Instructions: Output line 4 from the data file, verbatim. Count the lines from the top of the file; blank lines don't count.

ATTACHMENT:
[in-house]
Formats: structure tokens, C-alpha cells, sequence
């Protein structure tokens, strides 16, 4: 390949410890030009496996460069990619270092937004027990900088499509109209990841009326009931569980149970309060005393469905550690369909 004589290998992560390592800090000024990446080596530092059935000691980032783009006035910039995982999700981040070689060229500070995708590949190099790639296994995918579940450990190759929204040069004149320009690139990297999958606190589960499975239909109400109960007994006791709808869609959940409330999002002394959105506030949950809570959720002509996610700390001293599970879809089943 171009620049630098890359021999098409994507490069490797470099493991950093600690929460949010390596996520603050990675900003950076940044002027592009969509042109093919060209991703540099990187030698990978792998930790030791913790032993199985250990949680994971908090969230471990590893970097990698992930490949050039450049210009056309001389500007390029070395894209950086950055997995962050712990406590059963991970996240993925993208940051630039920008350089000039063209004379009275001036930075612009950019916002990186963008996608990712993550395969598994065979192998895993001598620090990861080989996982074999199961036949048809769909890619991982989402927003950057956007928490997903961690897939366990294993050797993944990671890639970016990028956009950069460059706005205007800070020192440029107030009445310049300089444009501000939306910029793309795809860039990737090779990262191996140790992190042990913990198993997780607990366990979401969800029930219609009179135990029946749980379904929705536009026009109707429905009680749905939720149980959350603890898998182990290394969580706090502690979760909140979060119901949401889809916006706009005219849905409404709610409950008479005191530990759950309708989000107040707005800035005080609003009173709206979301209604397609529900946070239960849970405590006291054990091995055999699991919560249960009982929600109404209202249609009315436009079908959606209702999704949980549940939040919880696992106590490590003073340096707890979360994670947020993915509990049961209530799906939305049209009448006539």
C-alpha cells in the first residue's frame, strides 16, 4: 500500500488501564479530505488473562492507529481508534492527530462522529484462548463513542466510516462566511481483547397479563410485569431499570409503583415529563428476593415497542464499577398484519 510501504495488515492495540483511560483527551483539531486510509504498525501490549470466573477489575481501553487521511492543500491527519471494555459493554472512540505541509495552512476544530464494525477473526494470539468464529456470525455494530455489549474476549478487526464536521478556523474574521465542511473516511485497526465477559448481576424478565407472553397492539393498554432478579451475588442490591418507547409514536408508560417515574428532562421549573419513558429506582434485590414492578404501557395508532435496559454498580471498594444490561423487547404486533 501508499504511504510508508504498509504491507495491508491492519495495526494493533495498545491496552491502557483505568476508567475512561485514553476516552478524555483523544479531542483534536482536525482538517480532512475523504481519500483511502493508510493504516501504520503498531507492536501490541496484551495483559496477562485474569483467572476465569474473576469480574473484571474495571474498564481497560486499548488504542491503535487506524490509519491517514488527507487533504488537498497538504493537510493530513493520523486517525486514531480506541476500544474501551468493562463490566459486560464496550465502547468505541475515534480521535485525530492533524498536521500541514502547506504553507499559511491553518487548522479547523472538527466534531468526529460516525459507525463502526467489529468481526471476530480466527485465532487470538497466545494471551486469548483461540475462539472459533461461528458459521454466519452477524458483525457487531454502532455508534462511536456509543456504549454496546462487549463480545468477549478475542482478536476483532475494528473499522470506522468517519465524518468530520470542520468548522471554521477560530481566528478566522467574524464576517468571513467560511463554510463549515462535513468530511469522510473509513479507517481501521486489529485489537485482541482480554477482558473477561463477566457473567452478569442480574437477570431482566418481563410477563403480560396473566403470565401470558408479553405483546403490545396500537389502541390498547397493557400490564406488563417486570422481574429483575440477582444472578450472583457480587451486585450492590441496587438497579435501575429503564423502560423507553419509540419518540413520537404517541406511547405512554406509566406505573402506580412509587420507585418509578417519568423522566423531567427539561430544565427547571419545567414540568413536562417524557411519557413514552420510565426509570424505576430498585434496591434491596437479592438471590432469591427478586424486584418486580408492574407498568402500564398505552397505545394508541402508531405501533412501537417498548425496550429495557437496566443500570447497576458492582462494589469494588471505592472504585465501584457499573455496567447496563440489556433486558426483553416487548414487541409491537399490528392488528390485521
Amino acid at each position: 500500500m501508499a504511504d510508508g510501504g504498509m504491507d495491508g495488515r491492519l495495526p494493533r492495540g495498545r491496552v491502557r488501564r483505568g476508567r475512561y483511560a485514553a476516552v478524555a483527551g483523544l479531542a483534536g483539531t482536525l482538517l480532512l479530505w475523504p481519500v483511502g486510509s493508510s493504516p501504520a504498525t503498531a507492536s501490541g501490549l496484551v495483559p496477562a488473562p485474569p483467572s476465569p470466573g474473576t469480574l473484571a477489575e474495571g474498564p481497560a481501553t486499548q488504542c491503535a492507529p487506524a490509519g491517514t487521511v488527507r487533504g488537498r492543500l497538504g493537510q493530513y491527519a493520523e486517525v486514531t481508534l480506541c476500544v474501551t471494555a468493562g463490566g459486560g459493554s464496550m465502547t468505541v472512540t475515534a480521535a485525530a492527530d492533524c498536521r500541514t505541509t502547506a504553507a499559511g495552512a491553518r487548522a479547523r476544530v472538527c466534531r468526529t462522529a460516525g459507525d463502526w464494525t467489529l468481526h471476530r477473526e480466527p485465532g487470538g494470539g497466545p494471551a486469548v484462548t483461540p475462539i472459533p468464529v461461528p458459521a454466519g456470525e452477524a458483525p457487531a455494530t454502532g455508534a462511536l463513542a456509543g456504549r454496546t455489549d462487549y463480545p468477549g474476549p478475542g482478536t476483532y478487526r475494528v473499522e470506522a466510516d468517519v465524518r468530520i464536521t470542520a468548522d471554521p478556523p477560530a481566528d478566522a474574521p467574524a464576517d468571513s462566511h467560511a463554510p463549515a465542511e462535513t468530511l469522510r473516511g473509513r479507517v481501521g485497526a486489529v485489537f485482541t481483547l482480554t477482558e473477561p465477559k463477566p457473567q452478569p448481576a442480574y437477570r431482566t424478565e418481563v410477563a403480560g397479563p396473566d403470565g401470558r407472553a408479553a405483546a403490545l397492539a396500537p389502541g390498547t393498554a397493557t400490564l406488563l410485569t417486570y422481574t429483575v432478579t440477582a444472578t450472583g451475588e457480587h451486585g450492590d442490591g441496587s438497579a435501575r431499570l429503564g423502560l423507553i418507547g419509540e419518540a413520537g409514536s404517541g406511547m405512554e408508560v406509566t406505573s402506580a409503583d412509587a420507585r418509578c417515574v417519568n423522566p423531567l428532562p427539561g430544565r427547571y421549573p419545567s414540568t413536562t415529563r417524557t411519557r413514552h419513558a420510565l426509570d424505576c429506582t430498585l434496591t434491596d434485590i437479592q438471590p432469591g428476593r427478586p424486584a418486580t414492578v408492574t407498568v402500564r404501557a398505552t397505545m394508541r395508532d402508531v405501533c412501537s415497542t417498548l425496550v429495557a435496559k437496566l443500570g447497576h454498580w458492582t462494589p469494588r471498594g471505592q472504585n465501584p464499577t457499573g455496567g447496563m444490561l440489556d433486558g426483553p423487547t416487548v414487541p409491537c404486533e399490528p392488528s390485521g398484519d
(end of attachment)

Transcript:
C-alpha cells in the first residue's frame, strides 16, 4: 500500500488501564479530505488473562492507529481508534492527530462522529484462548463513542466510516462566511481483547397479563410485569431499570409503583415529563428476593415497542464499577398484519 510501504495488515492495540483511560483527551483539531486510509504498525501490549470466573477489575481501553487521511492543500491527519471494555459493554472512540505541509495552512476544530464494525477473526494470539468464529456470525455494530455489549474476549478487526464536521478556523474574521465542511473516511485497526465477559448481576424478565407472553397492539393498554432478579451475588442490591418507547409514536408508560417515574428532562421549573419513558429506582434485590414492578404501557395508532435496559454498580471498594444490561423487547404486533 501508499504511504510508508504498509504491507495491508491492519495495526494493533495498545491496552491502557483505568476508567475512561485514553476516552478524555483523544479531542483534536482536525482538517480532512475523504481519500483511502493508510493504516501504520503498531507492536501490541496484551495483559496477562485474569483467572476465569474473576469480574473484571474495571474498564481497560486499548488504542491503535487506524490509519491517514488527507487533504488537498497538504493537510493530513493520523486517525486514531480506541476500544474501551468493562463490566459486560464496550465502547468505541475515534480521535485525530492533524498536521500541514502547506504553507499559511491553518487548522479547523472538527466534531468526529460516525459507525463502526467489529468481526471476530480466527485465532487470538497466545494471551486469548483461540475462539472459533461461528458459521454466519452477524458483525457487531454502532455508534462511536456509543456504549454496546462487549463480545468477549478475542482478536476483532475494528473499522470506522468517519465524518468530520470542520468548522471554521477560530481566528478566522467574524464576517468571513467560511463554510463549515462535513468530511469522510473509513479507517481501521486489529485489537485482541482480554477482558473477561463477566457473567452478569442480574437477570431482566418481563410477563403480560396473566403470565401470558408479553405483546403490545396500537389502541390498547397493557400490564406488563417486570422481574429483575440477582444472578450472583457480587451486585450492590441496587438497579435501575429503564423502560423507553419509540419518540413520537404517541406511547405512554406509566406505573402506580412509587420507585418509578417519568423522566423531567427539561430544565427547571419545567414540568413536562417524557411519557413514552420510565426509570424505576430498585434496591434491596437479592438471590432469591427478586424486584418486580408492574407498568402500564398505552397505545394508541402508531405501533412501537417498548425496550429495557437496566443500570447497576458492582462494589469494588471505592472504585465501584457499573455496567447496563440489556433486558426483553416487548414487541409491537399490528392488528390485521